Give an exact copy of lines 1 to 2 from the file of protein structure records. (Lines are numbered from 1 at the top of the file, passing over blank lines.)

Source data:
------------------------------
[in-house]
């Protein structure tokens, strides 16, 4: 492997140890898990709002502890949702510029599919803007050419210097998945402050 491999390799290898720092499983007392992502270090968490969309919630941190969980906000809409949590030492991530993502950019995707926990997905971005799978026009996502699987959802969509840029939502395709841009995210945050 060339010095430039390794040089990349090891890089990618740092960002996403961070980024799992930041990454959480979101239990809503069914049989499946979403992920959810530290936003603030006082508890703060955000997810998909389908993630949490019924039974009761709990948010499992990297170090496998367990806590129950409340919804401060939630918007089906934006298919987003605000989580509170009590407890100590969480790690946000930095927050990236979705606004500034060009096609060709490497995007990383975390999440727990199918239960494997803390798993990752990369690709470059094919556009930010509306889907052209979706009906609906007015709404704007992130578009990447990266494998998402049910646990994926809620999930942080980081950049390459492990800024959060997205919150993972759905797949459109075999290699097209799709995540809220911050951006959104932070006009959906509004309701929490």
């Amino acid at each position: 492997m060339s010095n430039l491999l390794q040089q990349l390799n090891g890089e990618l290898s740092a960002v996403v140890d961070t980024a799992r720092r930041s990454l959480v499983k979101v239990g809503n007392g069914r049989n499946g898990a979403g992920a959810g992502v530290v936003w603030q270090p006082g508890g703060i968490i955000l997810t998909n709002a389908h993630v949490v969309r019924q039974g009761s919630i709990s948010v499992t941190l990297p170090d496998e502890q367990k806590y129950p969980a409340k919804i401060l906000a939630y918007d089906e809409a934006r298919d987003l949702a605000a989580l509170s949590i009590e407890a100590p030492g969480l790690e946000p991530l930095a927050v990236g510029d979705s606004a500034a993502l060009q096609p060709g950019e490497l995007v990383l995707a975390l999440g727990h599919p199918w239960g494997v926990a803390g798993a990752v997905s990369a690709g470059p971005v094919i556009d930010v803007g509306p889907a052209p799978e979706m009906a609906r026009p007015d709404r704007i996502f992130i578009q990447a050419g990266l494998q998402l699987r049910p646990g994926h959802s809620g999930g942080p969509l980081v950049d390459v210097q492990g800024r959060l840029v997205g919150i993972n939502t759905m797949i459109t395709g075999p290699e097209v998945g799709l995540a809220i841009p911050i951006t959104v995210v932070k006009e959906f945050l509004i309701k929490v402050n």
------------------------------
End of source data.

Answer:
[in-house]
């Protein structure tokens, strides 16, 4: 492997140890898990709002502890949702510029599919803007050419210097998945402050 491999390799290898720092499983007392992502270090968490969309919630941190969980906000809409949590030492991530993502950019995707926990997905971005799978026009996502699987959802969509840029939502395709841009995210945050 060339010095430039390794040089990349090891890089990618740092960002996403961070980024799992930041990454959480979101239990809503069914049989499946979403992920959810530290936003603030006082508890703060955000997810998909389908993630949490019924039974009761709990948010499992990297170090496998367990806590129950409340919804401060939630918007089906934006298919987003605000989580509170009590407890100590969480790690946000930095927050990236979705606004500034060009096609060709490497995007990383975390999440727990199918239960494997803390798993990752990369690709470059094919556009930010509306889907052209979706009906609906007015709404704007992130578009990447990266494998998402049910646990994926809620999930942080980081950049390459492990800024959060997205919150993972759905797949459109075999290699097209799709995540809220911050951006959104932070006009959906509004309701929490």